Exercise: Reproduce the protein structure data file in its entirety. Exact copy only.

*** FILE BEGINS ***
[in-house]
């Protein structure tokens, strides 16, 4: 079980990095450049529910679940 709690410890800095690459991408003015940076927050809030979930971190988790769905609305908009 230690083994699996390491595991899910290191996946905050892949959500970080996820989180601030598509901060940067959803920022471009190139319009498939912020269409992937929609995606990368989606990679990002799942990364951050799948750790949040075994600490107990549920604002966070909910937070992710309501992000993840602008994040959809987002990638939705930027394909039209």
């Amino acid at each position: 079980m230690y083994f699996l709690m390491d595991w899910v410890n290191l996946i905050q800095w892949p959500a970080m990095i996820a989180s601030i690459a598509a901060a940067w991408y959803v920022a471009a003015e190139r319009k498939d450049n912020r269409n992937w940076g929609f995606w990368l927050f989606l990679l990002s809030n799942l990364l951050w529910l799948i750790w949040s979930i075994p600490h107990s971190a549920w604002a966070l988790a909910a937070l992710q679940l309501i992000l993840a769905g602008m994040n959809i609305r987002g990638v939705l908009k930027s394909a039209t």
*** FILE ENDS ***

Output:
[in-house]
């Protein structure tokens, strides 16, 4: 079980990095450049529910679940 709690410890800095690459991408003015940076927050809030979930971190988790769905609305908009 230690083994699996390491595991899910290191996946905050892949959500970080996820989180601030598509901060940067959803920022471009190139319009498939912020269409992937929609995606990368989606990679990002799942990364951050799948750790949040075994600490107990549920604002966070909910937070992710309501992000993840602008994040959809987002990638939705930027394909039209």
């Amino acid at each position: 079980m230690y083994f699996l709690m390491d595991w899910v410890n290191l996946i905050q800095w892949p959500a970080m990095i996820a989180s601030i690459a598509a901060a940067w991408y959803v920022a471009a003015e190139r319009k498939d450049n912020r269409n992937w940076g929609f995606w990368l927050f989606l990679l990002s809030n799942l990364l951050w529910l799948i750790w949040s979930i075994p600490h107990s971190a549920w604002a966070l988790a909910a937070l992710q679940l309501i992000l993840a769905g602008m994040n959809i609305r987002g990638v939705l908009k930027s394909a039209t």